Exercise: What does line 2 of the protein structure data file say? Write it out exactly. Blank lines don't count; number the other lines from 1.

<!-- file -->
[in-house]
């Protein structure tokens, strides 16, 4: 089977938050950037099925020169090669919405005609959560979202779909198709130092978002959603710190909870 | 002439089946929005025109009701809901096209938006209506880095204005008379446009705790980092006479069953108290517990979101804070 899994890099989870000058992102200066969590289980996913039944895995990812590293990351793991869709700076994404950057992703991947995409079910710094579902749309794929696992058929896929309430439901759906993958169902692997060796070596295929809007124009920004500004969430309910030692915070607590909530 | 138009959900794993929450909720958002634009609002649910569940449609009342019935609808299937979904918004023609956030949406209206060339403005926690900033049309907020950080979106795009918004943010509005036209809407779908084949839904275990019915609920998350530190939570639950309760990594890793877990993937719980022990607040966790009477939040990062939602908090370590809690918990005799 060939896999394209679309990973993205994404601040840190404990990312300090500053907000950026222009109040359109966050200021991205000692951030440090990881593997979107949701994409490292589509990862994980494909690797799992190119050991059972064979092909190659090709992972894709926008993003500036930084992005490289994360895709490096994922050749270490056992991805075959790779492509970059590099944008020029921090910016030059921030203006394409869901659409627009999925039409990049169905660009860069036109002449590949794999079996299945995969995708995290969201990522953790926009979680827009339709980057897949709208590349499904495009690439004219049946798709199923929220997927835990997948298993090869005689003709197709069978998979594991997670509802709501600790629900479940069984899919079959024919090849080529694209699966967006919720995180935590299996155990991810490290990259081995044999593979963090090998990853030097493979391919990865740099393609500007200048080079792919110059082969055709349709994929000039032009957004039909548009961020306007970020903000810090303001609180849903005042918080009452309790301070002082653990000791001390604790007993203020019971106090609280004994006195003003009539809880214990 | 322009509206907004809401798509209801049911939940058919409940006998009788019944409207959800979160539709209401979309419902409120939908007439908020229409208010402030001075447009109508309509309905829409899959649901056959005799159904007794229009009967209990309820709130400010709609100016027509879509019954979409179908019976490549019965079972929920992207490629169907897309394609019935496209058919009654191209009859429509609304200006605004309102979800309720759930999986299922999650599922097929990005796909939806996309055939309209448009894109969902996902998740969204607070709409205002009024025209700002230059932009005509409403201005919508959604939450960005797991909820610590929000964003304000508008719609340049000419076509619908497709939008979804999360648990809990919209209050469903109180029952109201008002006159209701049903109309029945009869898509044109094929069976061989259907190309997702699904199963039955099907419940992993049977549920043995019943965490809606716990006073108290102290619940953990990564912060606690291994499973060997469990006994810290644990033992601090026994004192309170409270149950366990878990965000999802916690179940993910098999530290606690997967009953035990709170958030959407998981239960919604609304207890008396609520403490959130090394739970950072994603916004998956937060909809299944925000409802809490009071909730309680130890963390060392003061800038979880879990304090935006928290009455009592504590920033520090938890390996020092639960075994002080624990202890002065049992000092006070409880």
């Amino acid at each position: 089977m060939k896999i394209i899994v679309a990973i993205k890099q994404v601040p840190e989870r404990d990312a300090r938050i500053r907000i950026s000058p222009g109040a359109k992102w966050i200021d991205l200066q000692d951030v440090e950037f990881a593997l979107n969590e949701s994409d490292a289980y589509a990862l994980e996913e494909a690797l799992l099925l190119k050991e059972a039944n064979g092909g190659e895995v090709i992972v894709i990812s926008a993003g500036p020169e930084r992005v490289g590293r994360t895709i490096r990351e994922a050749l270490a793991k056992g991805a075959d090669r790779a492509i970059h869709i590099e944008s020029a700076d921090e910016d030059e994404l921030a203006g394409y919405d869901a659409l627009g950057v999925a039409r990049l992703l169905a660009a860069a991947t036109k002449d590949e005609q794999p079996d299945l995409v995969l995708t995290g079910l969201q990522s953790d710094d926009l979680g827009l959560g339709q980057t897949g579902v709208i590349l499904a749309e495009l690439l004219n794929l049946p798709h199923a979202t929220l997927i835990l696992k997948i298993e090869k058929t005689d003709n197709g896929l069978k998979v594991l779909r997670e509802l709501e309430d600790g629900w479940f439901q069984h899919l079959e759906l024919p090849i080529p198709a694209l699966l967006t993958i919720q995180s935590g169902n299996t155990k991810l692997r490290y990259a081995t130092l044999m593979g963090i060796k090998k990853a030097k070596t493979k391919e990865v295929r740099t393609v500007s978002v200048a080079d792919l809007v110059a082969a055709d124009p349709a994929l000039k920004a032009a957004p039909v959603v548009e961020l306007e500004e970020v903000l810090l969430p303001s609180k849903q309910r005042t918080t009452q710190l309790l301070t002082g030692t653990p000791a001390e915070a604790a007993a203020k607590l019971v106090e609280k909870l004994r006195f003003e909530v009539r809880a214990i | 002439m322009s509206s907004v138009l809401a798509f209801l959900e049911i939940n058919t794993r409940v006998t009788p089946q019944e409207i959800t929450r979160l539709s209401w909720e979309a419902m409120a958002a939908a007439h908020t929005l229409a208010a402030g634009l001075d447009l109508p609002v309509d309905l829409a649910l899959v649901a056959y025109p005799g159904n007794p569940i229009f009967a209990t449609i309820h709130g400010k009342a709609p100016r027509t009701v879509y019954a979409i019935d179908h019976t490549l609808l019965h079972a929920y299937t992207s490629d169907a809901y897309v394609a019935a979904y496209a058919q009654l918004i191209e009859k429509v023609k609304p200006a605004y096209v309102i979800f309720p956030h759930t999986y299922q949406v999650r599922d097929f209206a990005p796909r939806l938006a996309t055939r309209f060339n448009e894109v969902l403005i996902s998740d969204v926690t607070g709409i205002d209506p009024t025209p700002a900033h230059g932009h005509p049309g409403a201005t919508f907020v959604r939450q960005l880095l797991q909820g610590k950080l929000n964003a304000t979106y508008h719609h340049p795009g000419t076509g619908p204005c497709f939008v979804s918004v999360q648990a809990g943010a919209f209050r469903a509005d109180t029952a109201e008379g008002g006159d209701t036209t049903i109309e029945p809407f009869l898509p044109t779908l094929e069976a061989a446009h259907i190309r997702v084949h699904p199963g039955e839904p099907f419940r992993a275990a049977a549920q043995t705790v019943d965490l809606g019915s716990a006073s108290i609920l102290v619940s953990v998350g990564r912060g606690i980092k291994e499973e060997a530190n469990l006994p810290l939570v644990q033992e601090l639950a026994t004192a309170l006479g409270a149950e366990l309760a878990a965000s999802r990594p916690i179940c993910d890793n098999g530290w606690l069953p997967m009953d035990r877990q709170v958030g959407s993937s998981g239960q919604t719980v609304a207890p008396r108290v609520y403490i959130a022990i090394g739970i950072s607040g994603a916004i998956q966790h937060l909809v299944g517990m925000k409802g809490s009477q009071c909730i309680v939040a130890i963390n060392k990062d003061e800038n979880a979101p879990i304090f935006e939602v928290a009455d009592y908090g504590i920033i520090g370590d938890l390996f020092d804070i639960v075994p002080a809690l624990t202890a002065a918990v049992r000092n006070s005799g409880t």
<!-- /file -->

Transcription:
């Protein structure tokens, strides 16, 4: 089977938050950037099925020169090669919405005609959560979202779909198709130092978002959603710190909870 | 002439089946929005025109009701809901096209938006209506880095204005008379446009705790980092006479069953108290517990979101804070 899994890099989870000058992102200066969590289980996913039944895995990812590293990351793991869709700076994404950057992703991947995409079910710094579902749309794929696992058929896929309430439901759906993958169902692997060796070596295929809007124009920004500004969430309910030692915070607590909530 | 138009959900794993929450909720958002634009609002649910569940449609009342019935609808299937979904918004023609956030949406209206060339403005926690900033049309907020950080979106795009918004943010509005036209809407779908084949839904275990019915609920998350530190939570639950309760990594890793877990993937719980022990607040966790009477939040990062939602908090370590809690918990005799 060939896999394209679309990973993205994404601040840190404990990312300090500053907000950026222009109040359109966050200021991205000692951030440090990881593997979107949701994409490292589509990862994980494909690797799992190119050991059972064979092909190659090709992972894709926008993003500036930084992005490289994360895709490096994922050749270490056992991805075959790779492509970059590099944008020029921090910016030059921030203006394409869901659409627009999925039409990049169905660009860069036109002449590949794999079996299945995969995708995290969201990522953790926009979680827009339709980057897949709208590349499904495009690439004219049946798709199923929220997927835990997948298993090869005689003709197709069978998979594991997670509802709501600790629900479940069984899919079959024919090849080529694209699966967006919720995180935590299996155990991810490290990259081995044999593979963090090998990853030097493979391919990865740099393609500007200048080079792919110059082969055709349709994929000039032009957004039909548009961020306007970020903000810090303001609180849903005042918080009452309790301070002082653990000791001390604790007993203020019971106090609280004994006195003003009539809880214990 | 322009509206907004809401798509209801049911939940058919409940006998009788019944409207959800979160539709209401979309419902409120939908007439908020229409208010402030001075447009109508309509309905829409899959649901056959005799159904007794229009009967209990309820709130400010709609100016027509879509019954979409179908019976490549019965079972929920992207490629169907897309394609019935496209058919009654191209009859429509609304200006605004309102979800309720759930999986299922999650599922097929990005796909939806996309055939309209448009894109969902996902998740969204607070709409205002009024025209700002230059932009005509409403201005919508959604939450960005797991909820610590929000964003304000508008719609340049000419076509619908497709939008979804999360648990809990919209209050469903109180029952109201008002006159209701049903109309029945009869898509044109094929069976061989259907190309997702699904199963039955099907419940992993049977549920043995019943965490809606716990006073108290102290619940953990990564912060606690291994499973060997469990006994810290644990033992601090026994004192309170409270149950366990878990965000999802916690179940993910098999530290606690997967009953035990709170958030959407998981239960919604609304207890008396609520403490959130090394739970950072994603916004998956937060909809299944925000409802809490009071909730309680130890963390060392003061800038979880879990304090935006928290009455009592504590920033520090938890390996020092639960075994002080624990202890002065049992000092006070409880």